Stress is your body’s way of responding to any kind of demand or threat. When you feel threatened, your nervous system responds by releasing a flood of stress hormones, including adrenaline and cortisol, which rouse the body for emergency action. Your heart pounds faster, muscles tighten, blood pressure rises, breath quickens, and your senses become sharper. These physical changes increase your strength and stamina, speed your reaction time, and enhance your focus. This is known as the “fight or flight” or mobilization stress response and is your body’s way of protecting you.
Many of us are so used to being overloaded with stress that we don’t even notice it anymore. Feeling stressed feels normal. But awareness of what you’re feeling, physically and emotionally, can have a profound effect on both your stress tolerance and how you go about reducing stress. Having the emotional awareness to recognize when you’re stressed and then being able to calm and soothe yourself can increase your tolerance to stress and help you bounce back from adversity. It’s a skill that can be learned.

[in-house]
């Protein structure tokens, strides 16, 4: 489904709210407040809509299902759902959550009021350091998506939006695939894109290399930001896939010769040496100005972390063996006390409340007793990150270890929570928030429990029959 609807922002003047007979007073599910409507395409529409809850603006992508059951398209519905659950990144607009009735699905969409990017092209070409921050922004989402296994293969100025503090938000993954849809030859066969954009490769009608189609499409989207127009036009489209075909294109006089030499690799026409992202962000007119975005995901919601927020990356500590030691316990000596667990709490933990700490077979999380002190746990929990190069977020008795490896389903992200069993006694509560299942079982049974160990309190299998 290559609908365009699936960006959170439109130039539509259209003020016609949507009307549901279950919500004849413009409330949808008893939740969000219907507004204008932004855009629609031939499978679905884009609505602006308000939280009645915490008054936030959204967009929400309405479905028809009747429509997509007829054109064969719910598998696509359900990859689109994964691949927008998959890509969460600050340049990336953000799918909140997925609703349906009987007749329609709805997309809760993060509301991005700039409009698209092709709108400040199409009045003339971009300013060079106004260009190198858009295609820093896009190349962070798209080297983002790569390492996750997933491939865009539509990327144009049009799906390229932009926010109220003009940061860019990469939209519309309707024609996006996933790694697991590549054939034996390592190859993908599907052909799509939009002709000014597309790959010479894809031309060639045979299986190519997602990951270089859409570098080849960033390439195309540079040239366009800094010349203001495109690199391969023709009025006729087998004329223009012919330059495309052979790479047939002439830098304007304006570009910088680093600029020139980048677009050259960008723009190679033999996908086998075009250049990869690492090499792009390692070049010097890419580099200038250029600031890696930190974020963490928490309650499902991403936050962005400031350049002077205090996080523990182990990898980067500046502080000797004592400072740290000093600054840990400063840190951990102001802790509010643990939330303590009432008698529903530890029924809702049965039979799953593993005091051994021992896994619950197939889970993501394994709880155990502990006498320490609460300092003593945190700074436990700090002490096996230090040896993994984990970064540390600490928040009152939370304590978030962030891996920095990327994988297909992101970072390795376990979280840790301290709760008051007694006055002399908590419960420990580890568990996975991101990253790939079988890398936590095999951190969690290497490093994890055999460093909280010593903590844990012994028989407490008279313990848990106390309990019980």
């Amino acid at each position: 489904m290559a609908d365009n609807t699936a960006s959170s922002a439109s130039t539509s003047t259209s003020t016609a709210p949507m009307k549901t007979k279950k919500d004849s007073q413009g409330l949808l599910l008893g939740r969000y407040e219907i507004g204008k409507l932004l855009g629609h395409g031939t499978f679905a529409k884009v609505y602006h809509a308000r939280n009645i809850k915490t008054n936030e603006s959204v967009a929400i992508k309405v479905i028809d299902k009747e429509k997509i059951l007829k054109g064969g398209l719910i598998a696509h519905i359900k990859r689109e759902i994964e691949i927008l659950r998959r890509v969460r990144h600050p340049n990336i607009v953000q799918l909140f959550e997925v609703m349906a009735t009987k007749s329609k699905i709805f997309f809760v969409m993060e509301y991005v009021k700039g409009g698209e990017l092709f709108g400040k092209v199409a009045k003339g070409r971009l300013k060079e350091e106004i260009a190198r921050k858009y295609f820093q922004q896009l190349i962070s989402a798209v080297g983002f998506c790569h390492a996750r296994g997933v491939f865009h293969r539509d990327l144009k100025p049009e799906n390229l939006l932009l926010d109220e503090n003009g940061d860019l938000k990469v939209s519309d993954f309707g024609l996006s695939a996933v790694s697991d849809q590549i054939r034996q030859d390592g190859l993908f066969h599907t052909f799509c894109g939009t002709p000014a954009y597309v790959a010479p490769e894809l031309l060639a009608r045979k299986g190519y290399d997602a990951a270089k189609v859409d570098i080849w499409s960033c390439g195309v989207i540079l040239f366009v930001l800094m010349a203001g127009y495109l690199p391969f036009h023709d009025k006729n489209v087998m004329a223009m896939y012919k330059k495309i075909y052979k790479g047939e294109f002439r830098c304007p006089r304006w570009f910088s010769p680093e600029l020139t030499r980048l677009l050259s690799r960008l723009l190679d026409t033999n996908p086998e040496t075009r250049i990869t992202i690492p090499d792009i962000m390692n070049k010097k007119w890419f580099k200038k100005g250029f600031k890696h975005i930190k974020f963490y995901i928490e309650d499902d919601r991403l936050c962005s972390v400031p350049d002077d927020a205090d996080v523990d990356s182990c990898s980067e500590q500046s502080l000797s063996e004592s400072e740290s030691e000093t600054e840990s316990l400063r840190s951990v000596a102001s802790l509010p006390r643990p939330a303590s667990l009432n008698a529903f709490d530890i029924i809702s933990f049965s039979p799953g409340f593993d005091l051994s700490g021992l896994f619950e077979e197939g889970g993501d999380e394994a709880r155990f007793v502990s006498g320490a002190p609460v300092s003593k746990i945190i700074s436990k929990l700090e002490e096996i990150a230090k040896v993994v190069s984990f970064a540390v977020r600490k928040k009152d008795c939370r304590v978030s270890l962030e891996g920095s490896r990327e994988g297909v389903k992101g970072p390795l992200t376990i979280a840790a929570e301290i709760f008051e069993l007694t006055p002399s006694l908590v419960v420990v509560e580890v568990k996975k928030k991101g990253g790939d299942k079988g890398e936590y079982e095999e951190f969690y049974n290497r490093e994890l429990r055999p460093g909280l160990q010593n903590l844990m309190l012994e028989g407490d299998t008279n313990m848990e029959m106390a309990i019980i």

Get moving – Activities that require moving both your arms and your legs are particularly effective at managing stress.
Connect to others – A brief exchange of kind words or a friendly look from another human being can help calm and soothe your nervous system.
Set aside time to relax – Relaxation techniques such as yoga, meditation, and deep breathing activate the body’s relaxation response.
Eat a healthy diet – Re-examine your existing diet and experiment with new ways of eating that promote mental health.
Get some rest – Whether you’re having trouble falling asleep or staying asleep at night, there are plenty of ways to improve your sleep so you feel less stressed and more productive and emotionally balanced.
Written by LaVella Head